The American Heart Association (AHA) has partnered with Chicago State University (CSU) to develop and launch a healthy campus initiative called, Check.Change.Control. ™ Check.Change.Control. is a Health Equity and Multicultural Initiative designed to close the gap in the treatment of high blood pressure.
“Partnering with organizations like the American Heart Association that supports our mission to transform lives through education is part of our long-term strategic plan. And we are pleased to be a partner,” said Interim President, Cecil B. Lucy, CSU.
The first of its’ kind AHA university campus initiative, provides heart health education to students and staff of all ages and assist people with checking and managing their blood pressure regularly. “The American Heart Association is proud to partner with Chicago State University as we collectively work to positively impact the health of CSU’s students, faculty members, and Chicagoland communities”, said, Santrice Martin, Senior Director, Multicultural Initiatives.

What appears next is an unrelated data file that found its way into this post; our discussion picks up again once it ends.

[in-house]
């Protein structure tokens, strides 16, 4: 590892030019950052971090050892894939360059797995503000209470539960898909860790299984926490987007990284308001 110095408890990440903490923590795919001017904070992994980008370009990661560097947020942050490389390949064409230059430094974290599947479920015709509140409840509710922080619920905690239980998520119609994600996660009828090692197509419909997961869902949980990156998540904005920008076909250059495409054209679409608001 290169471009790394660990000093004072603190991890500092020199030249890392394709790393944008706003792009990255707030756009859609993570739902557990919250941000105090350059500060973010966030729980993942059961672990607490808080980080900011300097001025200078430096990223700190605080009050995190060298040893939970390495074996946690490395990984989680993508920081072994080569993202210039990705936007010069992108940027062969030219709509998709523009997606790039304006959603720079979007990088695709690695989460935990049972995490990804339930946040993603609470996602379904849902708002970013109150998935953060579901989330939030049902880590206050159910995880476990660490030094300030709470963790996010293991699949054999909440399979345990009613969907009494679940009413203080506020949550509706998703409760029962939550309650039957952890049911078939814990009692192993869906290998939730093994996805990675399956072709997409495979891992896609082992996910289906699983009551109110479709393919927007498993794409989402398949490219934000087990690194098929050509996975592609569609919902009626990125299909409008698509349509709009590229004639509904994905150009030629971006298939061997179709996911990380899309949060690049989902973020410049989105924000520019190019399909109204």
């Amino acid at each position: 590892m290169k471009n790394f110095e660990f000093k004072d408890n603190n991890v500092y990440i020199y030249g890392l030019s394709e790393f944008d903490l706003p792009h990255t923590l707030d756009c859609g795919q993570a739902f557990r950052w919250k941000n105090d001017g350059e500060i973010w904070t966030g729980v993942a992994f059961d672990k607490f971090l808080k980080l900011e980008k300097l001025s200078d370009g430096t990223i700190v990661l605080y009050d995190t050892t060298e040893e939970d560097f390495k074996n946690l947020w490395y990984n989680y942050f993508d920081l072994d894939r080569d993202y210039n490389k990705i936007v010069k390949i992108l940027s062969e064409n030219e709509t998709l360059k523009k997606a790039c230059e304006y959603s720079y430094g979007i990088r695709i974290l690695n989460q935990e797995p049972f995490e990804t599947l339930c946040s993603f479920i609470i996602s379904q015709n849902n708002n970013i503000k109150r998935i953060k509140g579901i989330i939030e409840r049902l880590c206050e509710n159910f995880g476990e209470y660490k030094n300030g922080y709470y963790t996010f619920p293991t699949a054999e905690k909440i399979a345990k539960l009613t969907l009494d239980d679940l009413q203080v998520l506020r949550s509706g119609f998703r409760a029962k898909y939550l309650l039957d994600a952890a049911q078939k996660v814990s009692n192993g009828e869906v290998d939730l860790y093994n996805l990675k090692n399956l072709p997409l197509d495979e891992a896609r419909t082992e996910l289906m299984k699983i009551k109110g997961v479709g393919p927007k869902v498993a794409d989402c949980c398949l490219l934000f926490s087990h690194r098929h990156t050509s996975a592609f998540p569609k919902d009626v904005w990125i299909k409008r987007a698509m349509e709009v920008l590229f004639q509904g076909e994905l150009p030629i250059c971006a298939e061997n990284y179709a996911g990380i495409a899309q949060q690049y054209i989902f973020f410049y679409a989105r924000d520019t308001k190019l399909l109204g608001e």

The blood pressure screenings take place on campus and are conducted by students in health science programs like nursing, pharmacy, public health and occupational therapy. Under the supervision of faculty facilitators, the specialized team of students gain interprofessional experience and are able to apply the knowledge learned in the classroom.
“One out of every three adults over the age of 20 has high blood pressure and nearly 20% don’t even know they have it”, said, Dr. Leslie Roundtree, Dean, College of Health Sciences at CSU. “It is our mission in the colleges of health science and pharmacy to educate our community about prevention strategies and prepare our students for the workforce.” Chicago State University has provided blood pressure screenings and education sessions to over 200 students and employees since February and will continue until they surpass their initial goal of 500 through April.
Chicago State University and the American Heart Association plans to expand this initiative to the greater Chicagoland community later this spring. Community members will be able to come to the university for free blood pressure screenings and healthy eating education.